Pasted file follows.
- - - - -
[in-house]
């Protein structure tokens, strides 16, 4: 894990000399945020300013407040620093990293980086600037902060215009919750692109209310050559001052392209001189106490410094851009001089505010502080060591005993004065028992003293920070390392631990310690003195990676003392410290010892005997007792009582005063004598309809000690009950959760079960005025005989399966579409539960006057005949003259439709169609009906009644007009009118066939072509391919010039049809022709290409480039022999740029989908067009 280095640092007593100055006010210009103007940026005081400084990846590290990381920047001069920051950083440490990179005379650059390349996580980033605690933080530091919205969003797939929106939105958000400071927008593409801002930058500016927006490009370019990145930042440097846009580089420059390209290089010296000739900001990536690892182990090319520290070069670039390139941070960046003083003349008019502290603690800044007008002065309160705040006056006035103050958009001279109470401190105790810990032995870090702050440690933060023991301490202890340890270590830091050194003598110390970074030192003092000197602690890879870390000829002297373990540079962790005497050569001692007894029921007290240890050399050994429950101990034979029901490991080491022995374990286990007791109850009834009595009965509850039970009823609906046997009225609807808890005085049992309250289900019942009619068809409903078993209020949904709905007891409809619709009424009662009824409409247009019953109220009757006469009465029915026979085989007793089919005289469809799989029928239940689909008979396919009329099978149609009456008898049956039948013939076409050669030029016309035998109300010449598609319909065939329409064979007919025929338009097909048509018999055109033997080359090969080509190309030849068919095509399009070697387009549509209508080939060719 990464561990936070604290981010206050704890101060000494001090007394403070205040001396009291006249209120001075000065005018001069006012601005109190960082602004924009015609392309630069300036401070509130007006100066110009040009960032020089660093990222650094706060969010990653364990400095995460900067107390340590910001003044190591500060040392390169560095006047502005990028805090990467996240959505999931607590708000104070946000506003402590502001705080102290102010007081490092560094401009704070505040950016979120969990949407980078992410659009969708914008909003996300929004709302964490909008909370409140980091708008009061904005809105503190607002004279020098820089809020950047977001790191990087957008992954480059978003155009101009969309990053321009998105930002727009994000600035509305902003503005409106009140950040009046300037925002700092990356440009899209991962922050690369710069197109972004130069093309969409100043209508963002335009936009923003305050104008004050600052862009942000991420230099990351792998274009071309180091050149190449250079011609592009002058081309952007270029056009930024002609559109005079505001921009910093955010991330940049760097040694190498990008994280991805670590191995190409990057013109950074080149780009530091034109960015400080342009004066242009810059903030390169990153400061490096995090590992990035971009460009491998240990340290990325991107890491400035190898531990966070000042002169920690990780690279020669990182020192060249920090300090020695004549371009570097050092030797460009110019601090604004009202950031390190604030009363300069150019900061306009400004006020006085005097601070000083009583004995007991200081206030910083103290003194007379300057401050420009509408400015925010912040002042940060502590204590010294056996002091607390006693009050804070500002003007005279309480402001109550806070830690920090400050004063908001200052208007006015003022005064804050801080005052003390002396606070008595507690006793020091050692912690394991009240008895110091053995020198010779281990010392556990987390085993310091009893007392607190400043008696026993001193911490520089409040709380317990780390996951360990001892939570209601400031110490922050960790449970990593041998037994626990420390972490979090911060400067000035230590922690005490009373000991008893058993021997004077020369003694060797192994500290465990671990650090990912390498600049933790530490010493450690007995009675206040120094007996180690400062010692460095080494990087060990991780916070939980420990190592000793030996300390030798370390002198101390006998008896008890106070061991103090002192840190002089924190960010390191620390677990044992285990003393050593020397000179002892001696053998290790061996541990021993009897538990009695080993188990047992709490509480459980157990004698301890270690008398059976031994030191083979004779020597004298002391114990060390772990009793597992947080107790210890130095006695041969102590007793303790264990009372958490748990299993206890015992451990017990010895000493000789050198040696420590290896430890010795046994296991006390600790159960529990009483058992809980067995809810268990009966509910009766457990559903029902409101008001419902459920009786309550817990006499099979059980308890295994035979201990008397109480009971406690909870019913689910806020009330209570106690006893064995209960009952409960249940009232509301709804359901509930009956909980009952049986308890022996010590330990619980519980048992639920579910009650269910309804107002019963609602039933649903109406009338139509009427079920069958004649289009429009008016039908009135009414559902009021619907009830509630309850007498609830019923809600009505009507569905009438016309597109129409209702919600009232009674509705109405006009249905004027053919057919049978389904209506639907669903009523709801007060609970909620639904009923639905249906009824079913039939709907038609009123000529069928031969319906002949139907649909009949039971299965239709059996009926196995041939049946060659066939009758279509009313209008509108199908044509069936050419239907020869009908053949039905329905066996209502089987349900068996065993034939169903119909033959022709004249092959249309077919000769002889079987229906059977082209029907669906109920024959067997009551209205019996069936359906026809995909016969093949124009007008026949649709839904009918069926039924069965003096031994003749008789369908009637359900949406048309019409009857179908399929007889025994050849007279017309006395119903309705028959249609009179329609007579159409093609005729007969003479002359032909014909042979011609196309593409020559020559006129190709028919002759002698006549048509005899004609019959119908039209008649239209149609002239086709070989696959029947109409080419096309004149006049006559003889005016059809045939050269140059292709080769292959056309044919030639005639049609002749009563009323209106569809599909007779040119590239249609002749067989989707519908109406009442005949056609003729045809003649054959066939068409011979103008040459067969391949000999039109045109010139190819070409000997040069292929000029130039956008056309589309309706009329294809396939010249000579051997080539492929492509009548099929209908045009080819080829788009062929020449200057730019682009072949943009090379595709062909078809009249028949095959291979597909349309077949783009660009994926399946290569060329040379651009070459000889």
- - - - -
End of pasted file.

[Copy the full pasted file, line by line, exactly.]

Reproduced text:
[in-house]
């Protein structure tokens, strides 16, 4: 894990000399945020300013407040620093990293980086600037902060215009919750692109209310050559001052392209001189106490410094851009001089505010502080060591005993004065028992003293920070390392631990310690003195990676003392410290010892005997007792009582005063004598309809000690009950959760079960005025005989399966579409539960006057005949003259439709169609009906009644007009009118066939072509391919010039049809022709290409480039022999740029989908067009 280095640092007593100055006010210009103007940026005081400084990846590290990381920047001069920051950083440490990179005379650059390349996580980033605690933080530091919205969003797939929106939105958000400071927008593409801002930058500016927006490009370019990145930042440097846009580089420059390209290089010296000739900001990536690892182990090319520290070069670039390139941070960046003083003349008019502290603690800044007008002065309160705040006056006035103050958009001279109470401190105790810990032995870090702050440690933060023991301490202890340890270590830091050194003598110390970074030192003092000197602690890879870390000829002297373990540079962790005497050569001692007894029921007290240890050399050994429950101990034979029901490991080491022995374990286990007791109850009834009595009965509850039970009823609906046997009225609807808890005085049992309250289900019942009619068809409903078993209020949904709905007891409809619709009424009662009824409409247009019953109220009757006469009465029915026979085989007793089919005289469809799989029928239940689909008979396919009329099978149609009456008898049956039948013939076409050669030029016309035998109300010449598609319909065939329409064979007919025929338009097909048509018999055109033997080359090969080509190309030849068919095509399009070697387009549509209508080939060719 990464561990936070604290981010206050704890101060000494001090007394403070205040001396009291006249209120001075000065005018001069006012601005109190960082602004924009015609392309630069300036401070509130007006100066110009040009960032020089660093990222650094706060969010990653364990400095995460900067107390340590910001003044190591500060040392390169560095006047502005990028805090990467996240959505999931607590708000104070946000506003402590502001705080102290102010007081490092560094401009704070505040950016979120969990949407980078992410659009969708914008909003996300929004709302964490909008909370409140980091708008009061904005809105503190607002004279020098820089809020950047977001790191990087957008992954480059978003155009101009969309990053321009998105930002727009994000600035509305902003503005409106009140950040009046300037925002700092990356440009899209991962922050690369710069197109972004130069093309969409100043209508963002335009936009923003305050104008004050600052862009942000991420230099990351792998274009071309180091050149190449250079011609592009002058081309952007270029056009930024002609559109005079505001921009910093955010991330940049760097040694190498990008994280991805670590191995190409990057013109950074080149780009530091034109960015400080342009004066242009810059903030390169990153400061490096995090590992990035971009460009491998240990340290990325991107890491400035190898531990966070000042002169920690990780690279020669990182020192060249920090300090020695004549371009570097050092030797460009110019601090604004009202950031390190604030009363300069150019900061306009400004006020006085005097601070000083009583004995007991200081206030910083103290003194007379300057401050420009509408400015925010912040002042940060502590204590010294056996002091607390006693009050804070500002003007005279309480402001109550806070830690920090400050004063908001200052208007006015003022005064804050801080005052003390002396606070008595507690006793020091050692912690394991009240008895110091053995020198010779281990010392556990987390085993310091009893007392607190400043008696026993001193911490520089409040709380317990780390996951360990001892939570209601400031110490922050960790449970990593041998037994626990420390972490979090911060400067000035230590922690005490009373000991008893058993021997004077020369003694060797192994500290465990671990650090990912390498600049933790530490010493450690007995009675206040120094007996180690400062010692460095080494990087060990991780916070939980420990190592000793030996300390030798370390002198101390006998008896008890106070061991103090002192840190002089924190960010390191620390677990044992285990003393050593020397000179002892001696053998290790061996541990021993009897538990009695080993188990047992709490509480459980157990004698301890270690008398059976031994030191083979004779020597004298002391114990060390772990009793597992947080107790210890130095006695041969102590007793303790264990009372958490748990299993206890015992451990017990010895000493000789050198040696420590290896430890010795046994296991006390600790159960529990009483058992809980067995809810268990009966509910009766457990559903029902409101008001419902459920009786309550817990006499099979059980308890295994035979201990008397109480009971406690909870019913689910806020009330209570106690006893064995209960009952409960249940009232509301709804359901509930009956909980009952049986308890022996010590330990619980519980048992639920579910009650269910309804107002019963609602039933649903109406009338139509009427079920069958004649289009429009008016039908009135009414559902009021619907009830509630309850007498609830019923809600009505009507569905009438016309597109129409209702919600009232009674509705109405006009249905004027053919057919049978389904209506639907669903009523709801007060609970909620639904009923639905249906009824079913039939709907038609009123000529069928031969319906002949139907649909009949039971299965239709059996009926196995041939049946060659066939009758279509009313209008509108199908044509069936050419239907020869009908053949039905329905066996209502089987349900068996065993034939169903119909033959022709004249092959249309077919000769002889079987229906059977082209029907669906109920024959067997009551209205019996069936359906026809995909016969093949124009007008026949649709839904009918069926039924069965003096031994003749008789369908009637359900949406048309019409009857179908399929007889025994050849007279017309006395119903309705028959249609009179329609007579159409093609005729007969003479002359032909014909042979011609196309593409020559020559006129190709028919002759002698006549048509005899004609019959119908039209008649239209149609002239086709070989696959029947109409080419096309004149006049006559003889005016059809045939050269140059292709080769292959056309044919030639005639049609002749009563009323209106569809599909007779040119590239249609002749067989989707519908109406009442005949056609003729045809003649054959066939068409011979103008040459067969391949000999039109045109010139190819070409000997040069292929000029130039956008056309589309309706009329294809396939010249000579051997080539492929492509009548099929209908045009080819080829788009062929020449200057730019682009072949943009090379595709062909078809009249028949095959291979597909349309077949783009660009994926399946290569060329040379651009070459000889």